Across the large expanse of a nearly twelve-foot wide canvas, Morris Louis presents a stunning tour-de-force in Para IV, where glorious, rainbow colors have been liberated from the sky and unleashed in a spectacular optical display. Each prismatic color has been liquified, and this allows the colors to be poured, soaked and absorbed within the very fiber of the painting’s fabric construction. Rather than allow each color to overlap in a series of translucent layers or veils, Louis lets each color be itself, buffeted by wide margins of empty space so that the undulating contours of each vibrant, liquid color seem to dance before the viewer’s eye. In the center of the painting, a column of blue rises upward in a wavering, liquid plume, while flanked on each side by passages of bright yellow (“para” of course, means “side by side”). In what might at first seem like a random arrangement, it becomes clear that Louis organized the painting around the three primary colors of red, yellow and blue. These central colors proceed outward, “side by side,” toward the painting’s edge. Blue is flanked by yellow, and yellow is flanked by red, until they are joined by secondary colors in varying shades of green and orange. It is only here that Louis allows the individual, columnar “bodies of color” to intermingle and co-mix. Delicate, translucent passages of light green overlap yellow, and orange meets green in stunning passages of poured and seeped paint. A lively black border extends upward along the left and right edges in order to frame the central drama of the piece. In Para IV, Louis seems to have distilled the Veils, finally, into their constituent parts by separating out the individual colors and allowing them to breathe. The basic building blocks of painterly representation have been unleashed, and the power of pure color unfolds before our eyes.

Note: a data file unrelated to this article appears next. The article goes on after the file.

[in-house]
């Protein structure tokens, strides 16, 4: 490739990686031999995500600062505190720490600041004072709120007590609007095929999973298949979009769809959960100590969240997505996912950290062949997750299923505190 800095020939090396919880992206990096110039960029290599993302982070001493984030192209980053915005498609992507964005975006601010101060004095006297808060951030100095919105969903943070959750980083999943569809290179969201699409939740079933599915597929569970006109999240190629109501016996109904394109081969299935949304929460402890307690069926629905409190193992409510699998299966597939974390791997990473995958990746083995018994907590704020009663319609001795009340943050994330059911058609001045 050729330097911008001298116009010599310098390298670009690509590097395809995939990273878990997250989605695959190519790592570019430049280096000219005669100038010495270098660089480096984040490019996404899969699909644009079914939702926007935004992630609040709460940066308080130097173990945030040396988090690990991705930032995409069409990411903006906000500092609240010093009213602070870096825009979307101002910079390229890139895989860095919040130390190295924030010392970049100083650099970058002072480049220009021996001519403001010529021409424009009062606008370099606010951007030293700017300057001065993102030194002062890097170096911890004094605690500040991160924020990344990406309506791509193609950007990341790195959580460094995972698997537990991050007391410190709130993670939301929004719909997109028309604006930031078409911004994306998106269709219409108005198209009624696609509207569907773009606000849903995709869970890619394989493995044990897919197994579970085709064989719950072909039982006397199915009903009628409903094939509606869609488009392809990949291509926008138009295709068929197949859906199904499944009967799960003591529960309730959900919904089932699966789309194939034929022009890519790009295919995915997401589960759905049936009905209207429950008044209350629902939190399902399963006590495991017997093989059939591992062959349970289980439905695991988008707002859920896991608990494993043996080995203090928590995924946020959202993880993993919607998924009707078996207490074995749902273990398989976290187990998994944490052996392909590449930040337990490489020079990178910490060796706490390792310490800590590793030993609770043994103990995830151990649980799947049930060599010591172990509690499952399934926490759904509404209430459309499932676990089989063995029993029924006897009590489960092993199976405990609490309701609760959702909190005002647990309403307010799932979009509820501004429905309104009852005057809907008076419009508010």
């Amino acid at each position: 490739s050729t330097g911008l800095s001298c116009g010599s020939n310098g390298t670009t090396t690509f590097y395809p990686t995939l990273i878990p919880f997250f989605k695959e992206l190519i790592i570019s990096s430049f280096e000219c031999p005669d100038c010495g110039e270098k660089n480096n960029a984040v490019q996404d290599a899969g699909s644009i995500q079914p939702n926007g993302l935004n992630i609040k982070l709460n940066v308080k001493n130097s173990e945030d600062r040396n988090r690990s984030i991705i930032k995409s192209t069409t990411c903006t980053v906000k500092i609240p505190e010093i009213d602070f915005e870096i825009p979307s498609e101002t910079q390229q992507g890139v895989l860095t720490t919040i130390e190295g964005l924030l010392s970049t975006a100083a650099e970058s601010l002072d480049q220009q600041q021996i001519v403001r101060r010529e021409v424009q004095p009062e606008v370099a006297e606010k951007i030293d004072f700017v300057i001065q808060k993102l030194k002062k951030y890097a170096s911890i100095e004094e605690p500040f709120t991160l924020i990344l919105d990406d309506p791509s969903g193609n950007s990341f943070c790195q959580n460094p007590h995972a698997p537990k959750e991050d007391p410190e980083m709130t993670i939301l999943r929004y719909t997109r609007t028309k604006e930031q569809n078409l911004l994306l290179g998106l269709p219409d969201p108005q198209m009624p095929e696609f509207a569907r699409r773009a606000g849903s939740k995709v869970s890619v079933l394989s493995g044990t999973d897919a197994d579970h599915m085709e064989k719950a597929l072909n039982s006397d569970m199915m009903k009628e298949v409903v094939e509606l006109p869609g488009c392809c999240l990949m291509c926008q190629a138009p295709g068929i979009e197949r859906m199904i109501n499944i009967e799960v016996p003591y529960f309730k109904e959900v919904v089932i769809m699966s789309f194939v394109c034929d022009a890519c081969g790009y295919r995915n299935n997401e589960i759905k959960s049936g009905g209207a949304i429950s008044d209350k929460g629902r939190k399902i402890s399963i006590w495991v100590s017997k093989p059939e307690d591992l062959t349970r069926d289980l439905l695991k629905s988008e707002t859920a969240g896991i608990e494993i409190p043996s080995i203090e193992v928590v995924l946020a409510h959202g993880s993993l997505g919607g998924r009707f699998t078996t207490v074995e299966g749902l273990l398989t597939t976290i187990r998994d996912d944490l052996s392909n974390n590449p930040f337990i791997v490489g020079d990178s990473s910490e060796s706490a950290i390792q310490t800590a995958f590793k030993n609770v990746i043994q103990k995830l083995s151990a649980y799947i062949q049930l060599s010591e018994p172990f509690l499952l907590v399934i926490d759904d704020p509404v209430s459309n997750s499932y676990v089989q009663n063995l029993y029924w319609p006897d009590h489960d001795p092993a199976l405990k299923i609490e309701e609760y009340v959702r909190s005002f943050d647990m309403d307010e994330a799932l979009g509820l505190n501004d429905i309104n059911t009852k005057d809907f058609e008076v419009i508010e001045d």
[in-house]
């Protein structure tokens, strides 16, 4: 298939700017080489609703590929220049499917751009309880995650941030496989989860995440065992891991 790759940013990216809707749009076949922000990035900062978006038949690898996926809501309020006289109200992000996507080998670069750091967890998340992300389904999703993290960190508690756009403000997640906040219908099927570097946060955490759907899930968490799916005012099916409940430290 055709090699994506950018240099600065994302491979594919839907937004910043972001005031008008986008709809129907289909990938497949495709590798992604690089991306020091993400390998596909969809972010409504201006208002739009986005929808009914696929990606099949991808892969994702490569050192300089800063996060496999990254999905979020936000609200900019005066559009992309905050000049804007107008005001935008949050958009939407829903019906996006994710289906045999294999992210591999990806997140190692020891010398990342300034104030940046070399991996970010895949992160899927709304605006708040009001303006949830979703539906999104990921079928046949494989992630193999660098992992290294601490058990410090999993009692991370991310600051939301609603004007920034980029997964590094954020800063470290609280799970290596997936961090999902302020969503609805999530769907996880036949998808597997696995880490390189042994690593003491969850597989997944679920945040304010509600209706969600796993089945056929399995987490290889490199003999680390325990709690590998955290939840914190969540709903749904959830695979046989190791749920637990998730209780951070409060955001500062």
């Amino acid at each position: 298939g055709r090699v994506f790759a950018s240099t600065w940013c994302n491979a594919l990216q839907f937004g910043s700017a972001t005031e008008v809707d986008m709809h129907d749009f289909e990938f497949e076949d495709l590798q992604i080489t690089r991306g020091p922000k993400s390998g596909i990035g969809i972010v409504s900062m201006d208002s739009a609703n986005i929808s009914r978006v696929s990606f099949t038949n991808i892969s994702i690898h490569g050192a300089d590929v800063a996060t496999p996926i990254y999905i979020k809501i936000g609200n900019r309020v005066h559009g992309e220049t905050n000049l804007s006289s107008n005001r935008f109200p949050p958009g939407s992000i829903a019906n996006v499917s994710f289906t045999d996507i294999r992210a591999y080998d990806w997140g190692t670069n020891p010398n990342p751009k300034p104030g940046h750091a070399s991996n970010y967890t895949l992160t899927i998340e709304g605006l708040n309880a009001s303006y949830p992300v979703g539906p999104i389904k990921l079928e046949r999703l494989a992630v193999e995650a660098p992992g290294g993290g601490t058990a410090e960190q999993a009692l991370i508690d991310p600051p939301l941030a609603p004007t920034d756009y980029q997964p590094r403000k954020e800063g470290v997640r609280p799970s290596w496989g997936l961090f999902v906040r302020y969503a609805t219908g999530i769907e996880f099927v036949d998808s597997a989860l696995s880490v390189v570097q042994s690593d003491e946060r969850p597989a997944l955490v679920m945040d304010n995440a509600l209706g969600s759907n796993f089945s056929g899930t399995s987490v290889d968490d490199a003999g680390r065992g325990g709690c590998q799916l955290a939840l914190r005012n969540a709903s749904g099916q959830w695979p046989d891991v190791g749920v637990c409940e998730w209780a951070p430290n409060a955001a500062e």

The heavy, impasto-laden paintings that had become a primary feature of Abstract Expressionism just a decade earlier had, by the end of the 1950s, reached their emotional peak. When Louis created his ethereal stain paintings, such as Para IV, he allowed his color to breathe and flow in utterly new ways. The thinned-down Magna acrylic paint that he used had the unique capability of being able to be liquified but still retain the vibrant character of its color, so that when the paint soaked the canvas, it was as if color and ground had become one. This particular feature of Louis’s work appealed to the art critic Clement Greenberg, who championed the artist’s staining technique in articles he wrote and the exhibits he curated. Greenberg organized several exhibitions of Louis’s work at French & Company in New York, where he served as Contemporary director there. One major exhibition in March of 1960 focused on the 1959-60 paintings to which Para IV belongs. Writing in Art International, Greenberg described the effect of Louis’s liquified, liberated color: “The effect conveys a sense not only of color as somehow disembodied, and therefore more purely optical, but also of color as a thing that opens and expands the picture plane” (C. Greenberg, quoted in D. Upright, Morris Louis: The Complete Paintings, New York, 1985, p. 21).

It is remarkable that Louis achieved the success he did in such a short amount of time, considering that the artist made the bulk of his stain paintings in a roughly eight-year span. Beginning with the Veils of 1954, Louis’s work lasted only until his last series of Stripes were painted in the months before his death in the autumn of 1962. He was just shy of fifty years old.

Louis painted the majority of his large-scale paintings in the modest, 12-foot by 14-foot dining room of his home in Washington, D.C. He worked on the paintings unstretched—a remarkable feat given the mural-like scale of paintings like Para IV—and some aspects of his working method remain unknown even to this day. He rarely allowed visitors into his studio, and he was notoriously obsessive about the Magna paint that he used. Louis wrote countless letters to Magna’s manufacturer, Leonard Bocour, imploring him to adapt the Magna to his own unique specifications. He often crushed, smeared and pulverized the Magna in order to create even more minute granules of pigment that he could suspend within the liquifier he used. This time-consuming and laborious process was nevertheless an integral component to his working method. Ultimately Bocour was able to achieve the consistency that Louis desired—a viscosity comparable to maple syrup—that allowed the paint to fully soak into the fibers of the canvas material. The result, barely perceptible to the naked eye, is that his colors are infused with light and actually appear to float.